Use Of Colour Research: You Can Run But You Can’t Bride!

In order to make something a visually striking contrast is by using opposite colours. Opposite colour pairs like this are also known as “complementary” colors and lie on directly opposite sides of the colour wheel. When these colours are side by side or close together in an image they produce greater contrast than either would if hey were put with any other color. This theory becomes very important when attempting to create an image that captures the attention of a viewer.

colourwheel01http://willkempartschool.com/wp-content/uploads/2011/08/colourwheel01.gif

“Unlike other pairs of complementary colors, fiery orange and cool blue are strongly associated with opposing concepts — fire and ice, earth and sky, land and sea, day and night, invested humanism vs. elegant indifference, good old fashioned explosions vs. futuristic science stuff. It’s a trope because it’s used on purpose, and it does something.”

Although the orange and blue is sometimes slammed as a overused colour palette within the the photographic and film mediums, I feel as though it can be applied effectively in my image. I plan to use orange shades on the left hand side of the screen to help show the fury and rage of the arms that are reaching to the girl in the center of the screen. Then from the right side of the screen I will have dark blue colour tones to help to visually portray the depression associated with the groom in the image. Both these colours with meet quite sharply in the middle where the child bride will be and this will help to show that she is in the center of a conflict. It also may help to convey the idea that in her given situation, the arms and the old groom represent her only two choices and by way of visual comparison, the latter seems the lesser of the two evils.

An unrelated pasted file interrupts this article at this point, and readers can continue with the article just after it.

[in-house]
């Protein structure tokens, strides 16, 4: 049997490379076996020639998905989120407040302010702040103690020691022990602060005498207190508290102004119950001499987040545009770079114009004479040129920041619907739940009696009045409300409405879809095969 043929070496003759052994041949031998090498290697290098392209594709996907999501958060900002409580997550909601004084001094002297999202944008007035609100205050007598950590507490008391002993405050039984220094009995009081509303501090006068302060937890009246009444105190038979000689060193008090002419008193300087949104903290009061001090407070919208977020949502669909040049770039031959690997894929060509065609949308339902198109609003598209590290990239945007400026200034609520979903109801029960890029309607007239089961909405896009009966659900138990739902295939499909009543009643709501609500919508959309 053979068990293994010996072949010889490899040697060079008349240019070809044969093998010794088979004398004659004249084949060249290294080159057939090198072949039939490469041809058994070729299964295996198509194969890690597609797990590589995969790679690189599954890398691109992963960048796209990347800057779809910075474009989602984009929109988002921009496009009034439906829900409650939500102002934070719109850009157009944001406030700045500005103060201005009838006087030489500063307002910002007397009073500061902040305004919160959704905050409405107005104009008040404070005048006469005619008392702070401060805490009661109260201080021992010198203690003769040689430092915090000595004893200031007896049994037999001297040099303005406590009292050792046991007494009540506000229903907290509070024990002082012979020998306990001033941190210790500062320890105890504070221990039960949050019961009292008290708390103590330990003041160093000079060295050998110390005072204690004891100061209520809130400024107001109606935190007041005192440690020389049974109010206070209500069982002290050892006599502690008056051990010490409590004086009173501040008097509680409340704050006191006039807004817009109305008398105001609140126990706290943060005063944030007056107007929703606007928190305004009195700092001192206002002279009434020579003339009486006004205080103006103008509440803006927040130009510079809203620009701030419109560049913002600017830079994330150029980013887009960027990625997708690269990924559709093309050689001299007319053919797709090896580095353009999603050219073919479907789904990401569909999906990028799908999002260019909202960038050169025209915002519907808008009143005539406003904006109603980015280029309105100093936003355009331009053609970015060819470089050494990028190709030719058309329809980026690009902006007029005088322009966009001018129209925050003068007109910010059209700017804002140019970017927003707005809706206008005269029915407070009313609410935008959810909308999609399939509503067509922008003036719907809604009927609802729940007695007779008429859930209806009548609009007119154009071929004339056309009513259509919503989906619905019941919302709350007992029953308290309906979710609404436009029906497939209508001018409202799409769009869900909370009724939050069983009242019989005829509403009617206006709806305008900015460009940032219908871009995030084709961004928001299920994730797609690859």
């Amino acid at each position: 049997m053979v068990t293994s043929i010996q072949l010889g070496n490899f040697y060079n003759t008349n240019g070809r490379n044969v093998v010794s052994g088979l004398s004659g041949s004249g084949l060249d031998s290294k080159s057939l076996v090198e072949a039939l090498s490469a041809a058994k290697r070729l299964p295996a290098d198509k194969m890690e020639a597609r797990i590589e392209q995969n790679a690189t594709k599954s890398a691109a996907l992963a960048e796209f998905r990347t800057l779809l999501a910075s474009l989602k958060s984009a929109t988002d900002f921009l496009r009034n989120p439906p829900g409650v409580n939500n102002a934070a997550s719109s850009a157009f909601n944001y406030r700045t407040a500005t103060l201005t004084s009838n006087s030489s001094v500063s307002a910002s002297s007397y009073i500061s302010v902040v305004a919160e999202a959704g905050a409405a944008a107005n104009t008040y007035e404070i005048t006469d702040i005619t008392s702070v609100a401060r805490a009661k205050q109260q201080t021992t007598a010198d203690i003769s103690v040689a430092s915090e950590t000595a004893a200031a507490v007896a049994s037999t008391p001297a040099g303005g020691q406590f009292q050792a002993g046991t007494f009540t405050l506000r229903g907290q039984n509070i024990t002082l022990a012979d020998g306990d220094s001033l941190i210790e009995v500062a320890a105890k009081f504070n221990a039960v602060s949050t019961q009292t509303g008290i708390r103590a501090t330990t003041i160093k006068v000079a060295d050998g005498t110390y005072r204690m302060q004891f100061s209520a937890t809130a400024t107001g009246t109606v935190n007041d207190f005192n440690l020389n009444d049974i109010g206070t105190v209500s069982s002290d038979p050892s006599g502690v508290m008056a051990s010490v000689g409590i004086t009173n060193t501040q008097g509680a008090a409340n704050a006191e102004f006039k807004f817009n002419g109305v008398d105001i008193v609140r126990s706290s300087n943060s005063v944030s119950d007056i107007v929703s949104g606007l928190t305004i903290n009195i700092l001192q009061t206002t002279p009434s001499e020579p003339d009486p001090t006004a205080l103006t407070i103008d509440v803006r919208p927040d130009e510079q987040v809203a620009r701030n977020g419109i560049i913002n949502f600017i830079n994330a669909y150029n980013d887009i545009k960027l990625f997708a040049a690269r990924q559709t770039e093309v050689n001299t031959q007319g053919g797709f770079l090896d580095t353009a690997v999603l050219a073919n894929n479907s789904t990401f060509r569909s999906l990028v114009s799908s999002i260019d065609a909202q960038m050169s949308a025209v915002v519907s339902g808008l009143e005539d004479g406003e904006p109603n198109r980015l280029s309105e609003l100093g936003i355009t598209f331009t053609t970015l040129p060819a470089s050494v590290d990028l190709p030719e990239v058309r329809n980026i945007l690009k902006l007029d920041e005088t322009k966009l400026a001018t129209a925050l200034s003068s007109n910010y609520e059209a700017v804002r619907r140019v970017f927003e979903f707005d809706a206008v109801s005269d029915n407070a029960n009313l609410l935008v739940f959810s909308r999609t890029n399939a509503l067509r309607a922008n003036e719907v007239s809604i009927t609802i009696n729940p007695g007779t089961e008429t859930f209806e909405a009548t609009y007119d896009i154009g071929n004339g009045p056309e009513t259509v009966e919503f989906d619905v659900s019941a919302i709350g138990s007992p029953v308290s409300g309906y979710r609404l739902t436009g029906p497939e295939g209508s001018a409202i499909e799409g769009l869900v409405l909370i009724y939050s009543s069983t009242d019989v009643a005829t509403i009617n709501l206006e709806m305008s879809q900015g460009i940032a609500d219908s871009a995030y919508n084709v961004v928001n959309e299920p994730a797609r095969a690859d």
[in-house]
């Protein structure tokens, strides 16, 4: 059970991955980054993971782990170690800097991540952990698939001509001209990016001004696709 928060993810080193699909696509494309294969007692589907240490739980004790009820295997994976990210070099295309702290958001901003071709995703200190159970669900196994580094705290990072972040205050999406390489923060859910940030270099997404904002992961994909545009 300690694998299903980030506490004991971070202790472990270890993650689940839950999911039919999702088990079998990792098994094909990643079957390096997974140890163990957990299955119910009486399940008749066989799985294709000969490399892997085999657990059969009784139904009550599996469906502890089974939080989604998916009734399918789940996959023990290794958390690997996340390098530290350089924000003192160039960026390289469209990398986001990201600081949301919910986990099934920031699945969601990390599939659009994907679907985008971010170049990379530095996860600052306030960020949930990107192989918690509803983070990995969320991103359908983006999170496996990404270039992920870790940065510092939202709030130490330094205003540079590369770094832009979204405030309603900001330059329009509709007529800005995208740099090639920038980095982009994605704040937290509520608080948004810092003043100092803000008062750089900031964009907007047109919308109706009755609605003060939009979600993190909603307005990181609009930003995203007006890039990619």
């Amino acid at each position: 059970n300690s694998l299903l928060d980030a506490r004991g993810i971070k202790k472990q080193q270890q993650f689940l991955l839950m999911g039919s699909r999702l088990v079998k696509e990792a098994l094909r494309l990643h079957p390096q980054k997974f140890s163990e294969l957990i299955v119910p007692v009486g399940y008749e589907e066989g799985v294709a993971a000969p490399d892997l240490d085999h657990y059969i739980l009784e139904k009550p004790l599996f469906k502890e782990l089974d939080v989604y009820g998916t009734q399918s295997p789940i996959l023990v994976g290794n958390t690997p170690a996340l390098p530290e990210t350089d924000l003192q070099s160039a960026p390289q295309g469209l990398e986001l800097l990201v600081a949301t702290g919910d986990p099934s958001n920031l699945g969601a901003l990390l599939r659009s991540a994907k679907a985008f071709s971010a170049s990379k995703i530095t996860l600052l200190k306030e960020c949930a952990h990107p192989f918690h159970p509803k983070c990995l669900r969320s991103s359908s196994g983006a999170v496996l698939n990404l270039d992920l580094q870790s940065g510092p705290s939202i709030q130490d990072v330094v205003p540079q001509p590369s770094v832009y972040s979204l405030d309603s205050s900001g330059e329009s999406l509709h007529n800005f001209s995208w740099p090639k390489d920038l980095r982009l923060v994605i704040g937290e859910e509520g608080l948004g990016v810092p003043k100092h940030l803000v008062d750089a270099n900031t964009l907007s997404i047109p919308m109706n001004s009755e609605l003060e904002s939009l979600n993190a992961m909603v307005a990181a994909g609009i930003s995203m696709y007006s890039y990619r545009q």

By using a desaturated version of a cold colour like blue and a more saturated version of a hot colour like red, my image can remain visually striking whilst also helping to convey a sombre tone. Hot and cold colours are deeply coded in humans minds as being associated with certain emotions. From my research I found that certain desaturated shades of blue are associated with depression and brighter shades of red are associated with rage. Although nuances within the use of these colours may be culturally bound, the overall emtotion tied to these colours is fairly universal and the view of the colours is held by my target audience which is very important.

3f87ba30-488d-11e3-8365-cd52be785488-1-jpg20140717123649http://nsnbc.me/wp-content/uploads/2014/01/CHILD_BRIDE_TURKEY.jpg

The above image is a good representation of the colour tone and palette i am planning on using.

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2 comments

  1. Awesome choice of colour palette! Use it anyway even though it’s used quite a lot in photography; it conveys the contrast between the child bride’s two options in life better than any other colour combination. Interesting to see that this time it’s the blue that will be desaturated rather than the orange, because usually it’s the other way around since orange is typically a “louder” colour.

    For the orange part of your image, with the hands grabbing out to reach her, maybe have a darker shade of orange to symbolize the “darkness” of the war-torn area where the brides come from? That way it contrasts with the “light” colours of the groom’s side of the image, how the brides thought that marriage would take them away from the struggles they used to live with, only to throw them into brand new ones?

    Like

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